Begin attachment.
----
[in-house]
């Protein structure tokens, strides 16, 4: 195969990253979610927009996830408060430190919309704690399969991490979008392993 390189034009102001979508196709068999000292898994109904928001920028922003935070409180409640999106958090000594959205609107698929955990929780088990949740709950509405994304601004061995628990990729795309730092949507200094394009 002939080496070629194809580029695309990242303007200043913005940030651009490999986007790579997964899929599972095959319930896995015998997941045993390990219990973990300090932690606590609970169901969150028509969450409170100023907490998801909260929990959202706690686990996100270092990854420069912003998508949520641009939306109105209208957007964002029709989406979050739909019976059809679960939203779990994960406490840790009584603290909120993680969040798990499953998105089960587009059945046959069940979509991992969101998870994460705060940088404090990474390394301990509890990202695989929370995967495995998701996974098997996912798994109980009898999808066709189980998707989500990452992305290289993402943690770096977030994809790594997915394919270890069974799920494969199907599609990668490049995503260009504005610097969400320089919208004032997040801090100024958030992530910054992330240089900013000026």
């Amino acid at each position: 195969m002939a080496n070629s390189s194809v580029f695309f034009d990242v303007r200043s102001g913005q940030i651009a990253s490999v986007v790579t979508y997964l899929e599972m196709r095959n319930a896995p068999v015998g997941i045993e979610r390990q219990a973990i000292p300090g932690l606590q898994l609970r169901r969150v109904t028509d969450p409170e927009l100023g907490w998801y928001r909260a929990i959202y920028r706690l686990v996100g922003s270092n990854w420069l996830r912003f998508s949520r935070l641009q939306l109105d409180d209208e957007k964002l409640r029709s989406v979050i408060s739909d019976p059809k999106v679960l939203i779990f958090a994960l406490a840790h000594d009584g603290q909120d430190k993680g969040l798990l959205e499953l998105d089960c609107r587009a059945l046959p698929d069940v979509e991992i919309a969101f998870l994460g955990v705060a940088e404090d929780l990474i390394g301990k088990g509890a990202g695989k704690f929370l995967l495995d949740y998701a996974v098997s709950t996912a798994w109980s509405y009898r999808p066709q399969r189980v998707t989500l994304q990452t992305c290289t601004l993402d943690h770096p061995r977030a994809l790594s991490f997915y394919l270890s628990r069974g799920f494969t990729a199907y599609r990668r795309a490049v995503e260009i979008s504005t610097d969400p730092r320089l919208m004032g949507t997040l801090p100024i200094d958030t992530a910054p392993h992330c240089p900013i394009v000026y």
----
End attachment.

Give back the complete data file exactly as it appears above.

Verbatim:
[in-house]
């Protein structure tokens, strides 16, 4: 195969990253979610927009996830408060430190919309704690399969991490979008392993 390189034009102001979508196709068999000292898994109904928001920028922003935070409180409640999106958090000594959205609107698929955990929780088990949740709950509405994304601004061995628990990729795309730092949507200094394009 002939080496070629194809580029695309990242303007200043913005940030651009490999986007790579997964899929599972095959319930896995015998997941045993390990219990973990300090932690606590609970169901969150028509969450409170100023907490998801909260929990959202706690686990996100270092990854420069912003998508949520641009939306109105209208957007964002029709989406979050739909019976059809679960939203779990994960406490840790009584603290909120993680969040798990499953998105089960587009059945046959069940979509991992969101998870994460705060940088404090990474390394301990509890990202695989929370995967495995998701996974098997996912798994109980009898999808066709189980998707989500990452992305290289993402943690770096977030994809790594997915394919270890069974799920494969199907599609990668490049995503260009504005610097969400320089919208004032997040801090100024958030992530910054992330240089900013000026």
């Amino acid at each position: 195969m002939a080496n070629s390189s194809v580029f695309f034009d990242v303007r200043s102001g913005q940030i651009a990253s490999v986007v790579t979508y997964l899929e599972m196709r095959n319930a896995p068999v015998g997941i045993e979610r390990q219990a973990i000292p300090g932690l606590q898994l609970r169901r969150v109904t028509d969450p409170e927009l100023g907490w998801y928001r909260a929990i959202y920028r706690l686990v996100g922003s270092n990854w420069l996830r912003f998508s949520r935070l641009q939306l109105d409180d209208e957007k964002l409640r029709s989406v979050i408060s739909d019976p059809k999106v679960l939203i779990f958090a994960l406490a840790h000594d009584g603290q909120d430190k993680g969040l798990l959205e499953l998105d089960c609107r587009a059945l046959p698929d069940v979509e991992i919309a969101f998870l994460g955990v705060a940088e404090d929780l990474i390394g301990k088990g509890a990202g695989k704690f929370l995967l495995d949740y998701a996974v098997s709950t996912a798994w109980s509405y009898r999808p066709q399969r189980v998707t989500l994304q990452t992305c290289t601004l993402d943690h770096p061995r977030a994809l790594s991490f997915y394919l270890s628990r069974g799920f494969t990729a199907y599609r990668r795309a490049v995503e260009i979008s504005t610097d969400p730092r320089l919208m004032g949507t997040l801090p100024i200094d958030t992530a910054p392993h992330c240089p900013i394009v000026y």